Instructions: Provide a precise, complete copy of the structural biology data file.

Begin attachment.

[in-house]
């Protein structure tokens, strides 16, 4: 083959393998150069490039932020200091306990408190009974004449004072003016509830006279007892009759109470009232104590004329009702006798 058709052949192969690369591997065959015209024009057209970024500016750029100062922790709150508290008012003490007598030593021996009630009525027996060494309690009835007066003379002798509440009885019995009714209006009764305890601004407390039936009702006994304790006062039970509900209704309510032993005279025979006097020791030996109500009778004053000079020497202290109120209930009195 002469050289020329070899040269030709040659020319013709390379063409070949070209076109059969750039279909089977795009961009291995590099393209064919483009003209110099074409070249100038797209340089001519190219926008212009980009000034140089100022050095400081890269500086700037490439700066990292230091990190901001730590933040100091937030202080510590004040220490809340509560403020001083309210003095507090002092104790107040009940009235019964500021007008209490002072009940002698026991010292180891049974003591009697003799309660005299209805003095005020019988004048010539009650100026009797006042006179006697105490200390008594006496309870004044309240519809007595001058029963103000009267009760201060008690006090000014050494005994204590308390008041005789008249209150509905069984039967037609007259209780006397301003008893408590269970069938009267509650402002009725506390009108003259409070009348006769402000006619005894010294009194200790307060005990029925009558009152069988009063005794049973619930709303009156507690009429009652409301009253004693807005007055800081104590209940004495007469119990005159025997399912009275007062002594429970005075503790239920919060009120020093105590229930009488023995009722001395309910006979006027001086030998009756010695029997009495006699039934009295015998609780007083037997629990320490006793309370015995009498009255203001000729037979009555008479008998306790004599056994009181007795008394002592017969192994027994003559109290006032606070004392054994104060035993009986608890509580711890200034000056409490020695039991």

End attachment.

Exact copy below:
[in-house]
């Protein structure tokens, strides 16, 4: 083959393998150069490039932020200091306990408190009974004449004072003016509830006279007892009759109470009232104590004329009702006798 058709052949192969690369591997065959015209024009057209970024500016750029100062922790709150508290008012003490007598030593021996009630009525027996060494309690009835007066003379002798509440009885019995009714209006009764305890601004407390039936009702006994304790006062039970509900209704309510032993005279025979006097020791030996109500009778004053000079020497202290109120209930009195 002469050289020329070899040269030709040659020319013709390379063409070949070209076109059969750039279909089977795009961009291995590099393209064919483009003209110099074409070249100038797209340089001519190219926008212009980009000034140089100022050095400081890269500086700037490439700066990292230091990190901001730590933040100091937030202080510590004040220490809340509560403020001083309210003095507090002092104790107040009940009235019964500021007008209490002072009940002698026991010292180891049974003591009697003799309660005299209805003095005020019988004048010539009650100026009797006042006179006697105490200390008594006496309870004044309240519809007595001058029963103000009267009760201060008690006090000014050494005994204590308390008041005789008249209150509905069984039967037609007259209780006397301003008893408590269970069938009267509650402002009725506390009108003259409070009348006769402000006619005894010294009194200790307060005990029925009558009152069988009063005794049973619930709303009156507690009429009652409301009253004693807005007055800081104590209940004495007469119990005159025997399912009275007062002594429970005075503790239920919060009120020093105590229930009488023995009722001395309910006979006027001086030998009756010695029997009495006699039934009295015998609780007083037997629990320490006793309370015995009498009255203001000729037979009555008479008998306790004599056994009181007795008394002592017969192994027994003559109290006032606070004392054994104060035993009986608890509580711890200034000056409490020695039991």